The political families that have declared support for the candidacy of LP’s standard-bearer Manuel ‘Mar’ A. Roxas III include the Gullases of Cebu, Barzagas and Abayas of Cavite, and Maranons, Ferrers, Escalantes of Negros Occidental.

Although Eduardo ‘Danding’ Cojuangco Jr.’s Nationalist People’s Coalition (NPC) is backing Senator Grace Poe’s bid for the presidency, its members and political stalwarts in Negros Occidental and Pangasinan have been allowed to choose who to endorse. Poe also enjoys the support of the Duranos of Cebu, Revillas of Cavite, and incumbent Manila Mayor Joseph Ejercito Estrada, whose clan dominate the mayoral race in San Juan City and Pagsanjan, Laguna.

Those endorsing the candidacy of United Nationalist Alliance’s (UNA’s) standard-bearer Vice President Jejomar ‘Jojo’ C. Binay are the Ramas of Cebu and Remullas of Cavite. Recently, however, Cavite Governor Juanito Victor ‘Jonvic’ Remulla, erstwhile spokesperson of Binay, jumped shipped to the camp of the current presidential frontrunner, Davao City Mayor Rodrigo ‘Digong’ R. Duterte of Partido Demokratiko Pilipino-Lakas ng Bayan (PDP-Laban).

Duterte has also drawn support from the Garcias of Cebu and former Senator Edgardo J. Angara’s Laban ng Demokratikong Pilipino (LDP). The Angara family is a political clan in the province of Aurora in Central Luzon, but it is not only a vote-poor province with only 126,525,000 voters, but also has a lower voter turnout — just 75.7 percent in 2013.

THE CLANS OF CEBU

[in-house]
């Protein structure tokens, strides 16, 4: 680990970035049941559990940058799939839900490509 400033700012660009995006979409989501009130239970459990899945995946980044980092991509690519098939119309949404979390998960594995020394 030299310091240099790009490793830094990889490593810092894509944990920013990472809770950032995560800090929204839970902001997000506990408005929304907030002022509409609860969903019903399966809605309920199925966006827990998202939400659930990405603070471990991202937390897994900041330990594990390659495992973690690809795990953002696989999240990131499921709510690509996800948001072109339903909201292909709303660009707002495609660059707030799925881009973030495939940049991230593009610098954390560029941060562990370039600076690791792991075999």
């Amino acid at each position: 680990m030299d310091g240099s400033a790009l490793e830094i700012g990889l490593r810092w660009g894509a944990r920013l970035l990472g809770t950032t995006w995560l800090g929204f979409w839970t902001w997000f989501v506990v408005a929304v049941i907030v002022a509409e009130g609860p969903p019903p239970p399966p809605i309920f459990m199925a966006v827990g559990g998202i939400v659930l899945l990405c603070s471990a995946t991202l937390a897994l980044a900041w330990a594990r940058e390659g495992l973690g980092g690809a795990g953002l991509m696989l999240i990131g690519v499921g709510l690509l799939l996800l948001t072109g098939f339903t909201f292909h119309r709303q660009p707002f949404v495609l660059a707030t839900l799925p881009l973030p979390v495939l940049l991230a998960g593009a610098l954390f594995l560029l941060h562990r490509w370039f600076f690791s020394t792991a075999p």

PCIJ. Cebu Top clans, may 2016

Cebu has remained on top of the list of provinces with the highest number of voters with 2,722,288 or nearly half of the 6.3 million in Metro Manila, a region of 16 cities and one municipality. Too, Cebu is the center of economic trade in the Visayas, where the bustling metropolitan Cebu City is located. In 2014, Cebu posted the highest financial capacity among the provinces with P28-billion equity, or the difference between the amounts of assets and liabilities of local government units.

Over the last 24 years, majority of Cebu’s 1,021 elected officials, excluding the town council members, had run under LP’s rival parties such as the LDP and Lakas, including LAKAS-Christian Muslim Democrats (LKS-CMD) and LAKAS-Kabalikat ng Malayang Pilipino (LKS-KAM).

Regional and provincial political parties in Cebu rarely coalesced with the LP. Aside from the LDP and Lakas, they were often associated instead with the Nacionalista Party (NP), NPC, and UNA. (UNA’s earlier name was United Opposition or UNO.)

In Cebu’s local elections from 1992 to 2013, 14 clans each have had members elected at least 10 times to a variety of seats: congressional, gubernatorial, mayoral, and vice mayoral. The Duranos had 57 electoral victories in the fifth congressional district, Danao City, and towns of Samboan and Sogod. Next to the Duranos are:

• the Martinezes with 20 in the fourth district, Bogo City, and San Remigio;
• the Garcias with 18 in the second and third districts and gubernatorial races;
• the Yaphas with 17 in the third district and Pinamungahan;
• the Ramas with 14 in Cebu City and Poro;
• the Abineses with 13 in the second district, vice gubernatorial races, and Oslob and Santander;